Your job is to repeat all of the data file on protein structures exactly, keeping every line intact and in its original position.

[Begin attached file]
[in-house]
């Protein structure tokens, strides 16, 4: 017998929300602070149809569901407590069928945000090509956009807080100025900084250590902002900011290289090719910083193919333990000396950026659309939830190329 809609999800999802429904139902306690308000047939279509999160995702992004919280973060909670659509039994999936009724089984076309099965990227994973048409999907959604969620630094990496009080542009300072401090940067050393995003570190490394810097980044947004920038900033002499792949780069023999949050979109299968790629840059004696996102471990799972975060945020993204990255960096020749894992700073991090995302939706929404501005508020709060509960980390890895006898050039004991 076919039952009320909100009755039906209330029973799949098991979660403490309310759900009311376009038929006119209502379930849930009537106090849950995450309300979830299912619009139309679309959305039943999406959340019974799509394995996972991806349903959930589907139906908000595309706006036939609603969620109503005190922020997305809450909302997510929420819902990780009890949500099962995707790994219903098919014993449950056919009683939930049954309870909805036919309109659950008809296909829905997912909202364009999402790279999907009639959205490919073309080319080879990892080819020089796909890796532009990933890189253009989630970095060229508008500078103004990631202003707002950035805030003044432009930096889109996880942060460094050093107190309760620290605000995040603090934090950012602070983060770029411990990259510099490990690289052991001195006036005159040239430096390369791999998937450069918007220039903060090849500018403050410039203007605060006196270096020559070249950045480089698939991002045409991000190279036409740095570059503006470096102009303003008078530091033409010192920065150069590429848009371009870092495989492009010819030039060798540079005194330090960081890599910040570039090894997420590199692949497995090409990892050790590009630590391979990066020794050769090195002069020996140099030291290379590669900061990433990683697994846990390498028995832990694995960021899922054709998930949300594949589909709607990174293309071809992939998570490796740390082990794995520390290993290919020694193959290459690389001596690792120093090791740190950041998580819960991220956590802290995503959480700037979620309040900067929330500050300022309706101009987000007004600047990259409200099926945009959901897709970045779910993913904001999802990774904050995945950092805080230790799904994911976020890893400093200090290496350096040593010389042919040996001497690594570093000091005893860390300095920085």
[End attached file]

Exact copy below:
[in-house]
């Protein structure tokens, strides 16, 4: 017998929300602070149809569901407590069928945000090509956009807080100025900084250590902002900011290289090719910083193919333990000396950026659309939830190329 809609999800999802429904139902306690308000047939279509999160995702992004919280973060909670659509039994999936009724089984076309099965990227994973048409999907959604969620630094990496009080542009300072401090940067050393995003570190490394810097980044947004920038900033002499792949780069023999949050979109299968790629840059004696996102471990799972975060945020993204990255960096020749894992700073991090995302939706929404501005508020709060509960980390890895006898050039004991 076919039952009320909100009755039906209330029973799949098991979660403490309310759900009311376009038929006119209502379930849930009537106090849950995450309300979830299912619009139309679309959305039943999406959340019974799509394995996972991806349903959930589907139906908000595309706006036939609603969620109503005190922020997305809450909302997510929420819902990780009890949500099962995707790994219903098919014993449950056919009683939930049954309870909805036919309109659950008809296909829905997912909202364009999402790279999907009639959205490919073309080319080879990892080819020089796909890796532009990933890189253009989630970095060229508008500078103004990631202003707002950035805030003044432009930096889109996880942060460094050093107190309760620290605000995040603090934090950012602070983060770029411990990259510099490990690289052991001195006036005159040239430096390369791999998937450069918007220039903060090849500018403050410039203007605060006196270096020559070249950045480089698939991002045409991000190279036409740095570059503006470096102009303003008078530091033409010192920065150069590429848009371009870092495989492009010819030039060798540079005194330090960081890599910040570039090894997420590199692949497995090409990892050790590009630590391979990066020794050769090195002069020996140099030291290379590669900061990433990683697994846990390498028995832990694995960021899922054709998930949300594949589909709607990174293309071809992939998570490796740390082990794995520390290993290919020694193959290459690389001596690792120093090791740190950041998580819960991220956590802290995503959480700037979620309040900067929330500050300022309706101009987000007004600047990259409200099926945009959901897709970045779910993913904001999802990774904050995945950092805080230790799904994911976020890893400093200090290496350096040593010389042919040996001497690594570093000091005893860390300095920085």